August 11, 2008
RACI tables in ITIL, in projects, in life!
Open your Service Transition v3 books, turn to page 166 and you see table 5.3 “example of RACI matrix for managing change“.
Notice how the change enabler can be either a process owner or a service owner. This table doesn’t make it entirely clear to the reader at first sight that these two roles are considerably different. Therefore, when I created this table, I duplicated this Change Enabler to be either a process owner or a service owner with their own defined rules.
RACI = Responsible, Accountable, Consulted and Informed.
Referenced in Service Design & Continual Service Improvement. Its a model used to help define roles and responsibilities.
Responsible: the person or people responsible for getting the job done.
Accountable: the person who is accountable for each task (can only be one person).
Consulted: The people who are consulted and whose opinions are sought.
Informed: the people that are kept up-to-date on progress.
For example:- The PROCESS OWNER is responsible for their proccesses and the SERVICE OWNER is accountable for a specific service.
V3 exam question:
A Service Owner is responsible for which of the following?
- Continual Improvement of the service
- Designing and documenting a service
- Carrying out the Service Operations activities needed to support a service
- Producing a Balanced Scorecard showing the overall status of all services
Can I use RACI Matrices for other applications ?
I had an interesting conversation with someone recently, the conclusion of that discussion, prompted me to edit this post and it all centred around the RACI table. A somewhat bold statement was made during this conversation, and it goes something like this, “.. you can use RACI tables in everyday situations”. It got my head in a spin, because I wanted to come up with some sort of smart retort that RACI tables or matrices could only be used in service management, but today I found blurting out the words “let me create a RACI table for that”, and it wasn’t even related to anything ITIL, it was concerning additional resources for a project.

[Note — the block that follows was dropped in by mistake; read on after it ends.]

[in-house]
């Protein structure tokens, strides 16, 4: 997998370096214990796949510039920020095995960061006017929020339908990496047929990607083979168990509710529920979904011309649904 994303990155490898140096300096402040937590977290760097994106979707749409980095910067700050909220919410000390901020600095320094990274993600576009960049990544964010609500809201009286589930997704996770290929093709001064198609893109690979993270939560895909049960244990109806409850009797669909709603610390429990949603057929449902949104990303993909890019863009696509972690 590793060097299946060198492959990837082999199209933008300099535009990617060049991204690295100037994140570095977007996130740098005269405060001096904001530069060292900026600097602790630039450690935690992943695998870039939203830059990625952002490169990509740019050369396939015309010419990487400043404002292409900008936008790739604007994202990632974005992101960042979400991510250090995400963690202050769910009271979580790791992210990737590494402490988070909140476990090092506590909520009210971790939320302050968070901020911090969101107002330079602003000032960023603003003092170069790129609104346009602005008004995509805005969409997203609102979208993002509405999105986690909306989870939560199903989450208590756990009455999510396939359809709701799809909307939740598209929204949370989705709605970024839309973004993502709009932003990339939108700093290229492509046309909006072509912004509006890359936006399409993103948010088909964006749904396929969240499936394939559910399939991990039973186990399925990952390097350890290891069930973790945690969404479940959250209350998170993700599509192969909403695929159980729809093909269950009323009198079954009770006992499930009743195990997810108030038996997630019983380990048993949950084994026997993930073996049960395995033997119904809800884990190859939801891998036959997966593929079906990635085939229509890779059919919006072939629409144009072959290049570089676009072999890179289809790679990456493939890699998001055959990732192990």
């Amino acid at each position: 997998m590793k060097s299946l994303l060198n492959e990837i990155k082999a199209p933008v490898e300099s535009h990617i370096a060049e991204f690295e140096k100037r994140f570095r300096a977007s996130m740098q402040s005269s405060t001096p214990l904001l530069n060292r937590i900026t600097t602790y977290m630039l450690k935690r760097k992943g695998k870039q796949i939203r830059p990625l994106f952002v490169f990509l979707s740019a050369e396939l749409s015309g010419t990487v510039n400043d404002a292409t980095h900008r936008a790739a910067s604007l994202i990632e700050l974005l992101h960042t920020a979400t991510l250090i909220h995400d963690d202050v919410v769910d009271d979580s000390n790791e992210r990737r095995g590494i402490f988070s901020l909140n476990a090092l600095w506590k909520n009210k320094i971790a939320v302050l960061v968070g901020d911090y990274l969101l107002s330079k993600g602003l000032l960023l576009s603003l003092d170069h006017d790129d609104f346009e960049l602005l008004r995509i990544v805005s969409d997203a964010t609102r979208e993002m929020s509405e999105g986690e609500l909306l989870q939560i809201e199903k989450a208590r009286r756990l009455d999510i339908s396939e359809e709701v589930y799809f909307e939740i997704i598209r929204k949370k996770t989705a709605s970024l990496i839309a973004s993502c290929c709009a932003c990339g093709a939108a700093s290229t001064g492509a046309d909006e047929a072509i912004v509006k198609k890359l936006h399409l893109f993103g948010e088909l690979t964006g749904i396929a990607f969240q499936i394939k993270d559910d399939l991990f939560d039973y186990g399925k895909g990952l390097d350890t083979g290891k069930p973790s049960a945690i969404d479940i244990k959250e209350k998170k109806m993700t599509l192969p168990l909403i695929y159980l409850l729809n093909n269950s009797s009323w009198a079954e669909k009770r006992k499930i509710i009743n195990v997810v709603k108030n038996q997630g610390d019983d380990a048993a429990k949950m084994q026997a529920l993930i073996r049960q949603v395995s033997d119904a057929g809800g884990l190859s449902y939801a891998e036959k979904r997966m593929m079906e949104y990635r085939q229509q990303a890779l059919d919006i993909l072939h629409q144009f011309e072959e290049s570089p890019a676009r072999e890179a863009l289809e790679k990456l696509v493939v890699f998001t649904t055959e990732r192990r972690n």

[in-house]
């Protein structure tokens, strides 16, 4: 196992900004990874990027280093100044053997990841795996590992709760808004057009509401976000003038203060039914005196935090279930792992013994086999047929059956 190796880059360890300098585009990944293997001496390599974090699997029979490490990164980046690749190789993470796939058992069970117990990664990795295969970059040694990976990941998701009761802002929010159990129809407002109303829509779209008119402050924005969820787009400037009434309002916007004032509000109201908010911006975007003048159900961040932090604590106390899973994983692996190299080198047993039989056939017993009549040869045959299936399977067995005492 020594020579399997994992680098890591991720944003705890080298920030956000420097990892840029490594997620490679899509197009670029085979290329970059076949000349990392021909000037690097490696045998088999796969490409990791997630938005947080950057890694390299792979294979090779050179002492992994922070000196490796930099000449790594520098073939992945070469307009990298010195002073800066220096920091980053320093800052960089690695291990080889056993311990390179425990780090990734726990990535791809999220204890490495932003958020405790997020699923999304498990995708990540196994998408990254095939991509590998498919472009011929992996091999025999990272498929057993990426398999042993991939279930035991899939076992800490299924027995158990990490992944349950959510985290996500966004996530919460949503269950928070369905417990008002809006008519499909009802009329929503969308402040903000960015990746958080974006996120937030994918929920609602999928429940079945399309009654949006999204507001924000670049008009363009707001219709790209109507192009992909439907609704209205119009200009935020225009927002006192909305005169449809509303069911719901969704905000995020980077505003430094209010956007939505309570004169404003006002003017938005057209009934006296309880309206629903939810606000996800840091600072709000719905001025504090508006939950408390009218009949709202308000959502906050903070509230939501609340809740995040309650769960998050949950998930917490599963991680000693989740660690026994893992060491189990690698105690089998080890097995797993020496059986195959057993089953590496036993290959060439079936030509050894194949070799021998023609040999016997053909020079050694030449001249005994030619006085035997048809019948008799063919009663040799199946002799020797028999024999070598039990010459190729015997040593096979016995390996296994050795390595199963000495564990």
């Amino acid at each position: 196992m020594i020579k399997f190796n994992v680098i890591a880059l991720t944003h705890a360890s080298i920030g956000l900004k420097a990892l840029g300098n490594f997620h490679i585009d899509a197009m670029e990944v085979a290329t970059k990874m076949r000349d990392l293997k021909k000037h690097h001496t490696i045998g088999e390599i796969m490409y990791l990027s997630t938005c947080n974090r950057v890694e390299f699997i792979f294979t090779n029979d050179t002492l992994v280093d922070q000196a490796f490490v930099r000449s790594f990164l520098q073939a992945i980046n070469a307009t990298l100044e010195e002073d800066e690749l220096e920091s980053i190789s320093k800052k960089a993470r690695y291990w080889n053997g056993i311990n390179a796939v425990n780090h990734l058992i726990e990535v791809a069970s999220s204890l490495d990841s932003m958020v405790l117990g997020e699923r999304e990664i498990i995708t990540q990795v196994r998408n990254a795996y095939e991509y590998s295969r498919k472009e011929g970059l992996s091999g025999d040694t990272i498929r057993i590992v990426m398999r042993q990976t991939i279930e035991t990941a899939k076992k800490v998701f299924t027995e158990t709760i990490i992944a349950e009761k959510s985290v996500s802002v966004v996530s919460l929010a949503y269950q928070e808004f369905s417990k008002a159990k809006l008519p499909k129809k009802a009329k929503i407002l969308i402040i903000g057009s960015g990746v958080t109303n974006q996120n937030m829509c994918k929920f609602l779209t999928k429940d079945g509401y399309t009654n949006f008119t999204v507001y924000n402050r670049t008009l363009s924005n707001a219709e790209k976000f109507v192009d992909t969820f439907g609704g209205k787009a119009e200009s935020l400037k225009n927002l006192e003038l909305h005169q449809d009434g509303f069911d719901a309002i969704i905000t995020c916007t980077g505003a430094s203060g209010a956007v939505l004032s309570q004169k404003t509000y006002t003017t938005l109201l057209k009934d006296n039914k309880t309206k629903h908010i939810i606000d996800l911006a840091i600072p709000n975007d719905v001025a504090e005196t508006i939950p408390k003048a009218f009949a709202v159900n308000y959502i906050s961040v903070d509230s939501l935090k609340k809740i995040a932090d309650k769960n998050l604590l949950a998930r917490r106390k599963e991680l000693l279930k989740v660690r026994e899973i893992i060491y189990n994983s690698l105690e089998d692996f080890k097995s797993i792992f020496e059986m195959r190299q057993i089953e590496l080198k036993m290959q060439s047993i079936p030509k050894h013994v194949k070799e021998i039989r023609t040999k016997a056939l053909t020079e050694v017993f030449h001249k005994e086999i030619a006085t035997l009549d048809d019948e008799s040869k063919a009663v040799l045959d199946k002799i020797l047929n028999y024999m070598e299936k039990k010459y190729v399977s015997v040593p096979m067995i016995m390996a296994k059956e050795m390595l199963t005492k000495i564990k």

Stay with me now, don’t loss track of what we are talking about, because I think I’ve also just hit the nail on the head with this one, and am becoming to see myself as a the number one fan of RACI tables. Wouldn’t it be dandy to have a RACI table which depicts your project resources, either those directly in your control and those that you liaise with closely or whom provide you with information (indirectly or directly); then the tasks or actions down one side, then you can ‘control’ through your RACI table who has the responsibility to source this & that, who is accountable (say to manage the information i.e. make sure of its accuracy, its completeness etc.), who is consulted for information or for project updates (information inputs and outputs etc.), and who is kept informed on a daily, weekly, bi-weekly running period (sounds familiar?).
What also intrigues me is the fact that you don’t even have to manage this table once it is 100% accurate, unlike the project plan, but a word of warning to you, don’t use the RACI table to ‘replace’ the project plan, no way can it be used to convey milestone dates or other such deliverables. What the RACI table I just mentioned will give you is the holistic view of ‘people’ and as project managers we need to constantly be fully aware of what is communicated around us with regards to personnel. Loss sight of resources, and they will be pinched under your nose without you knowing about it (how many times has that happened to you?). Loss sight of their involvement in your project and your project may loss its focus and milestones will start to slip like a mudslide on a rainy day (look how devastating they can be).
Also, don’t ignore the RACI table totally, but don’t think you need to update it on a daily basis either, its a tool, another tool you can carry with you on your project manager toolbelt each day.
I’m dying to find more uses for RACI tables, and when I come across them I shall update this page and share those experiences. Am sure there are hundreds of applications where I can use it. So start using it yourself, and if this inspires you, jot me down a quick comment on the page and share your experiences, as I would love to hear them all.